Nicaragua: The Story Isn’t Over Yet…

the opposition invokes the “hopes” of April

Francisca Ramirez, Yubrank Suazo, Maria Alvarado, Gonzalo Carrion and Eliseo Nuñez: “The task belongs to all who resist – in Nicaragua and from exile.”

By Ivan Olivares (Confidencial)

HAVANA TIMES – Four years after the April Rebellion exploded, the Nicaraguan people’s yearning for freedom remains pending. In fact, it’s grown even sharper, as the dictatorship continues ramping up the repression, and the number of political prisoners, exiles and unemployed keep growing. That’s the consensus of five exiled opposition leaders who spoke on the online news program Esta Noche.

Gonzalo Carrion, president of the Nicaragua Nunca Mas [Nicaragua never again] Human Rights Collective, noted that he and his Nicaraguan colleagues in the organization are now marking three years of exile in Costa Rica. Nonetheless, “we maintain the certainty and the conviction that Nicaragua will see that great, longed-for moment,” he stated, in reference to the end of the dictatorship.

The attorney admitted this doesn’t seem so clear at the moment, because “a state of brutal and ferocious terror has been imposed, which grows worse every day. But that’s also a demonstration of the weakness of a family that thinks they can impose themselves by force, with guns, because it’s all they have. They have nothing to offer!”

Maria Laura Alvarado, a member of the political council of the National Blue and White Unity (UNAB), has “many hopes for change, especially because Ortega and Murillo won’t last forever. They could be in power for a few more years, but they’re not eternal,” she insisted.

Amid this scenario, she called on the new generations to be prepared for the changes that the country will require, “whoever of the opposition comes to power.” She feels there should be a strong opposition force, that can above all, “construct a shared vision of the country that will allow us to reconstruct it on a new foundation, because Ortega and Murillo are going to leave it in ruins by the time we manage to get them out.”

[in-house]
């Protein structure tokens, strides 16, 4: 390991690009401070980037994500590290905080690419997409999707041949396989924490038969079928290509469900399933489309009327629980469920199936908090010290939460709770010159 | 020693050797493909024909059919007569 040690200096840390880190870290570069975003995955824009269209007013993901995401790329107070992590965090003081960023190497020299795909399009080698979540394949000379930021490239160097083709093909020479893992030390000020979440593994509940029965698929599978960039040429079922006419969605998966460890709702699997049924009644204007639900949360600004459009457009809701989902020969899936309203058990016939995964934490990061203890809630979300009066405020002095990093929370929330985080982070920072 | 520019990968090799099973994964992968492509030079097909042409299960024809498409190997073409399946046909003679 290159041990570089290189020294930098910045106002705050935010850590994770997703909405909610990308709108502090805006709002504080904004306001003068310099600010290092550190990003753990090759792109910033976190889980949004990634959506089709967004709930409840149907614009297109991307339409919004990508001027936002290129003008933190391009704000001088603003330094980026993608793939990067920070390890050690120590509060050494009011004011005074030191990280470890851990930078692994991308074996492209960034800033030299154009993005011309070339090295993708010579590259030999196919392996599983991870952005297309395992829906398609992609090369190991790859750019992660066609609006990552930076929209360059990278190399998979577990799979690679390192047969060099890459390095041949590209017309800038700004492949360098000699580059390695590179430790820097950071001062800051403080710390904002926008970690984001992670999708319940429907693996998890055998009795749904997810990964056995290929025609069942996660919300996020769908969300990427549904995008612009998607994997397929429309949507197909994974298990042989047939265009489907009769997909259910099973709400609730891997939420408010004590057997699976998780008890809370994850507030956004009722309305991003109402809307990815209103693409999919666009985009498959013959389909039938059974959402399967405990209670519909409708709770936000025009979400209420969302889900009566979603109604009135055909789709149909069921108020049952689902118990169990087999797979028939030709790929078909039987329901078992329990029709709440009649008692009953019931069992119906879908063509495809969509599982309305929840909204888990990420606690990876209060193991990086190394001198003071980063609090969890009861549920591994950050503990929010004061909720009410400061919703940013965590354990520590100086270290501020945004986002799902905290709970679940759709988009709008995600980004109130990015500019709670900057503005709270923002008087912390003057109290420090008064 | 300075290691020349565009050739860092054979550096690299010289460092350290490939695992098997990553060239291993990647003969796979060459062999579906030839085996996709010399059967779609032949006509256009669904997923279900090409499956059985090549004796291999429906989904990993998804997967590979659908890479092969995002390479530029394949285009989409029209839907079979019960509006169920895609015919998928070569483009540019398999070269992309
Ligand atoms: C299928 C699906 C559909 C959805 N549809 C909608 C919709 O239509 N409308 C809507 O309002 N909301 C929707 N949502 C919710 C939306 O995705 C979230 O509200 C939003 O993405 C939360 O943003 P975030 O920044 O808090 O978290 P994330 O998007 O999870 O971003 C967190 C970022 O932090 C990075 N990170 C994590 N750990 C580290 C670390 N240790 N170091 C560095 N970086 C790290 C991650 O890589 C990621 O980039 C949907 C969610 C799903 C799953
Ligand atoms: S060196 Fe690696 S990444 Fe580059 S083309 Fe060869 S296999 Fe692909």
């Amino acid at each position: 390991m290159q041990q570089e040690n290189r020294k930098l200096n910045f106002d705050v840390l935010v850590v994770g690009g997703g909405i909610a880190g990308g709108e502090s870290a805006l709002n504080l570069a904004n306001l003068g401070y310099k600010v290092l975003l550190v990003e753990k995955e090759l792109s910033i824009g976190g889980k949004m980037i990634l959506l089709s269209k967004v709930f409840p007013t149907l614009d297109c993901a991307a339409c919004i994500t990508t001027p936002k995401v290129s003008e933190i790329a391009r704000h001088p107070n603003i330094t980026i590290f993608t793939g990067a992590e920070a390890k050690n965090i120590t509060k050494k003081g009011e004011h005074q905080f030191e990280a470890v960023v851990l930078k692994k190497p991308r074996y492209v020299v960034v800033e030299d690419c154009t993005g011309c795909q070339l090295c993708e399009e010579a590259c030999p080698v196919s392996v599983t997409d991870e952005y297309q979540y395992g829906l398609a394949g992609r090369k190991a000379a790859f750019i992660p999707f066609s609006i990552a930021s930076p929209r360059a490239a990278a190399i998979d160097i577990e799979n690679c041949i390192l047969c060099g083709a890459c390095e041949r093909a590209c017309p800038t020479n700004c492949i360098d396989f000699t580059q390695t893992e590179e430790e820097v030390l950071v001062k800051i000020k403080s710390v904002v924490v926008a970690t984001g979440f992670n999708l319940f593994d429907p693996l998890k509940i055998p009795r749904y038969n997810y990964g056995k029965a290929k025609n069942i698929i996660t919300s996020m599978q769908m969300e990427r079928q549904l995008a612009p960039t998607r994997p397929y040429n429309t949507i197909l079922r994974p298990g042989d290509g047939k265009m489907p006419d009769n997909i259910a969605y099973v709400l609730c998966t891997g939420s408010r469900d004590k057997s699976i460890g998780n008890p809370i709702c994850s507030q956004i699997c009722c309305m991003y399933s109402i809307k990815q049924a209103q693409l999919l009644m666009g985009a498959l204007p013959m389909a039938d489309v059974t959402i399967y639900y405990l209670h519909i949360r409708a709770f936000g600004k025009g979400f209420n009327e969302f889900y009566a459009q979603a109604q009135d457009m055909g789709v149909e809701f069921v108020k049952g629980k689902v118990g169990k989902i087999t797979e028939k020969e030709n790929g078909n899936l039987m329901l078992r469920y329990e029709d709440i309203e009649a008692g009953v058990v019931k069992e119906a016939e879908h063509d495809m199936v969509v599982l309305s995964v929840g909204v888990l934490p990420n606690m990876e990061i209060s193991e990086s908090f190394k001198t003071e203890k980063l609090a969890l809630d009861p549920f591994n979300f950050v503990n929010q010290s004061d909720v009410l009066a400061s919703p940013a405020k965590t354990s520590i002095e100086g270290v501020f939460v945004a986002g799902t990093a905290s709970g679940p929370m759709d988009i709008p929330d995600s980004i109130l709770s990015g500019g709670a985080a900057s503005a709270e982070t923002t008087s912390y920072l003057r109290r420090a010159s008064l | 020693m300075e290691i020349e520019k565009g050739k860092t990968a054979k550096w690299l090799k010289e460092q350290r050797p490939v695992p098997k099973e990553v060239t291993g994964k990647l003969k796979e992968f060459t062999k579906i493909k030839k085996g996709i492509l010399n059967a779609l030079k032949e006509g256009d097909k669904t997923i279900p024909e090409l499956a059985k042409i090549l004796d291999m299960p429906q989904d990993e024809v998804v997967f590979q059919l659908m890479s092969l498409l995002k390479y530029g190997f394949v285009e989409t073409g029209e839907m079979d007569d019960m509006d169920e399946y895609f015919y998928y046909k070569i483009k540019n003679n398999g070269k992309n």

Yubrank Suazo recalled the “April is Hope” campaign. He declared: “The hopes of 2018 continue alive in the hearts of all the Nicaraguans, and in a very particular way within the public employees who can’t raise their voices. They must appear at their jobs every day, because they have a commitment, an obligation, a duty, to put food on the table for their children every day.”

Reasons for the April explosion are still there

Eliseo Nuñez, a former Liberal party deputy, doesn’t believed that the spirit of April has evaporated, although four years have now passed since the Citizen’s Rebellion. “That momentum couldn’t be seized for a series of factors, but the reasons for what happened that April are still there.”

Among those reasons, he mentions the fact that people are still forced into submission, without the right to give opinions. They’re suffering the consequences of the corruption and the increasing poverty. “Although – according to the government – the economy is growing, it can’t be seen in the streets: many people continue jobless, just like in 2018, when the economy was growing but the wealth was all going into the hands of those close to the government, and those the government had decided to favor, while the population were living in poverty.”

“The April explosion came because – during all the years since 2007 – the government was incapable of providing better jobs for the people, better salaries. Nicaragua’s great competitive advantage, now as in April 2018, continues being the country offering the cheapest labor in the hemisphere,” Nuñez analyzed.

Farm leader Francisca Ramirez identifies with the rural people who, as she points out, were already mobilizing during the five years that preceded the April Rebellion. They marched repeatedly in defense of their lands, which were threatened by the [now failed] Canal Project and Law 840 that allowed expropriation wherever needed for this project.